Meeting people


Early nights make for early mornings, and so we’re up at dawn, Frank is cooking a Moroccan Lamb stew and I go foraging for wood and picking a few berries from the wild strawberry trees that are in the woods around us.

After a stint of Yoga in the sunshine we’re ready to hit the road once more.


The road winds through lush olive groves and forests, up and down hills until it meanders along a river for a while. By the side of the road, we spot a fountain with two taps, from which a number of school children seem to be drinking. We need to refill our water tank, so we turn around and park up by the fountain. Immediately, we are surrounded by about 100 kids (the school is nearby), all wanting to speak to us in French or English. Talking Arabic backfires, they roll around laughing and crack jokes at our cost. So we stick to English and French. They are friendly, but the boys are quite cocky, and there is a sense that with this amount of kids, things could also quickly turn into something else. Anyway, we go about getting our water while they chat to us.


The girls are more shy and in the background to start with, but soon they come forward too. At some point, they all crowd onto the road to catch a glimpse of the inside of our van, stopping all traffic for a few minutes and Frank resorting to crowd control measures. As soon as they see our stuff in the van, they start to engage in merchandising. They want our bikes, our clothes, anything really. It seems a lighthearted banter, but with an edge of the serious about it. It’s almost as if they are practising for adulthood – or is it a way of expressing an appreciation for someone else’s possessions?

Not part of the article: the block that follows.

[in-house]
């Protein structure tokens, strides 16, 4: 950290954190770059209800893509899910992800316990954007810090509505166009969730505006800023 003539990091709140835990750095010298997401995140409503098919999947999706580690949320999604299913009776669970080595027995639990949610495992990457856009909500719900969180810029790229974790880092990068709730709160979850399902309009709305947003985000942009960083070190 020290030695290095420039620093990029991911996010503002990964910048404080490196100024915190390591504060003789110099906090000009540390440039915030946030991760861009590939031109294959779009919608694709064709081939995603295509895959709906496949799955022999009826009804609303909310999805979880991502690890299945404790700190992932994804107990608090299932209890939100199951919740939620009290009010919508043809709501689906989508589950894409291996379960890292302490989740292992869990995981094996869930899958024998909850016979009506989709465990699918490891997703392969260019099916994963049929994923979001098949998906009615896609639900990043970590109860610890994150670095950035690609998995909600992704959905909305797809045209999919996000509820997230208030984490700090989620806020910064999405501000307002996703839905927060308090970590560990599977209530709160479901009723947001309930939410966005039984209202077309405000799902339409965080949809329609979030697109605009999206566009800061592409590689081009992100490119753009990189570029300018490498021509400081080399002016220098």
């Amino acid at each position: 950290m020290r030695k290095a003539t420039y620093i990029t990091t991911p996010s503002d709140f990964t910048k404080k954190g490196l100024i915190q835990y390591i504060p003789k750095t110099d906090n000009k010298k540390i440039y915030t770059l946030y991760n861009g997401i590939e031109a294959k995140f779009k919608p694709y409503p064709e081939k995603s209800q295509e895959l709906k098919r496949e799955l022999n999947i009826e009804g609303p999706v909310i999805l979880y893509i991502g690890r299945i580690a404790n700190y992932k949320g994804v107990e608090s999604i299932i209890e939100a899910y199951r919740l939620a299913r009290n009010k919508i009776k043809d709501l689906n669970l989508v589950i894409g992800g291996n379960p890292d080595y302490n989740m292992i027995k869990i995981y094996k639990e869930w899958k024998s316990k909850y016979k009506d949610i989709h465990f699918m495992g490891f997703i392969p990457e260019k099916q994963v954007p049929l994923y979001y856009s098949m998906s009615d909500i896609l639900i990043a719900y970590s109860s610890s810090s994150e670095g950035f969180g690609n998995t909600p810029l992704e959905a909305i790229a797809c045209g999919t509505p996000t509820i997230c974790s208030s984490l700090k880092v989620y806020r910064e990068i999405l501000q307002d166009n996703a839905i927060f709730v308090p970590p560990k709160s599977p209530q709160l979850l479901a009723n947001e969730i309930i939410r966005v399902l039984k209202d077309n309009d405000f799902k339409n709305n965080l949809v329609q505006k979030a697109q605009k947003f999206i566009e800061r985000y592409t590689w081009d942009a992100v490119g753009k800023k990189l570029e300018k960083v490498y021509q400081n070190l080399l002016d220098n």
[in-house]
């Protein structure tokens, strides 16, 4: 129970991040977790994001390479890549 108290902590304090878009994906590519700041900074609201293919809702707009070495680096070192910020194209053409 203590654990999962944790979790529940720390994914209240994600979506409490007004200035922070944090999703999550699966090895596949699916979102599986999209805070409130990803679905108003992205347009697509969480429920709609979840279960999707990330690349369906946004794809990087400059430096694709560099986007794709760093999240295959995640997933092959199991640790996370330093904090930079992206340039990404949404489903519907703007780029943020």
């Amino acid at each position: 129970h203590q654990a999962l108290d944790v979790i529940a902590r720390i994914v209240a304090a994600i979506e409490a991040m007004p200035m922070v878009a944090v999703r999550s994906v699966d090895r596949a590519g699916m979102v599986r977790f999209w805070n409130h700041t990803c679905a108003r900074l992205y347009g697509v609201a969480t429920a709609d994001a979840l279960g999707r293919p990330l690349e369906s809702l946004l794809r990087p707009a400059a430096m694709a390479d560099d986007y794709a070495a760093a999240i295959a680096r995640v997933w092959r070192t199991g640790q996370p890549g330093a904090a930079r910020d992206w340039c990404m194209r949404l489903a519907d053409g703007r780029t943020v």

By the end, they all want to take selfies with us in them. Quite a few have mobile phones.

We drive on a few more kilometres and then stop off to have Frank’s lamb stew and a lunch-time nap. Around 4pm, we journey on, and the road deteriorates rapidly. We come across a very ramshackle but busy town called Tlata Beni Hmed, where we stop off to buy some bread and fruit. The police comes over to check our passports, then we’re rumbling down steep hills on dusty roads, only occasionally meeting or being overtaken by other cars. While Frank concentrates on the potholes in the road, I see Berber women with donkeys and sheep, carrying children in cloths on their backs, riding side-saddle on donkeys that are laden with olive sacks.

We see several olive presses, where many people sit on sacks full of olives, waiting their turn, and the aroma of freshly pressed olives reaches us as we drive by.

The houses have earthen walls and corrugated tin roofs, or are wholly constructed from corrugated iron. This must be so hot in the summer and so cold in the winter.

It’s getting dark, so we are looking for a place for the night. We stop by the side of a cafĂ© where a group of men are watching football, drinking tea and smoking Kif. Some play cards, using lumps of dope for cash. The owner is friendly and allows us to park up by the side of the bar. We think we’re going to be fine for the night, but after dark, a guy knocks on the door and expresses his worry about safety. After a quick phone call, he leads us 2km further up the hill to the local commune in the middle of a little town. A quick handshake and a good-bye, no money has changed hands for this service, he just helped us out of a genuine concern for our safety. We don’t know his position in the community, but he was a local and obviously concerned that they don’t want trouble for tourists in this community. We feel very safe and looked after.

Around 8pm, our fire is going, I’m settled in writing the blog and Frank is whittling a piece of olive wood to make a pan handle. It’s been another very rich day!

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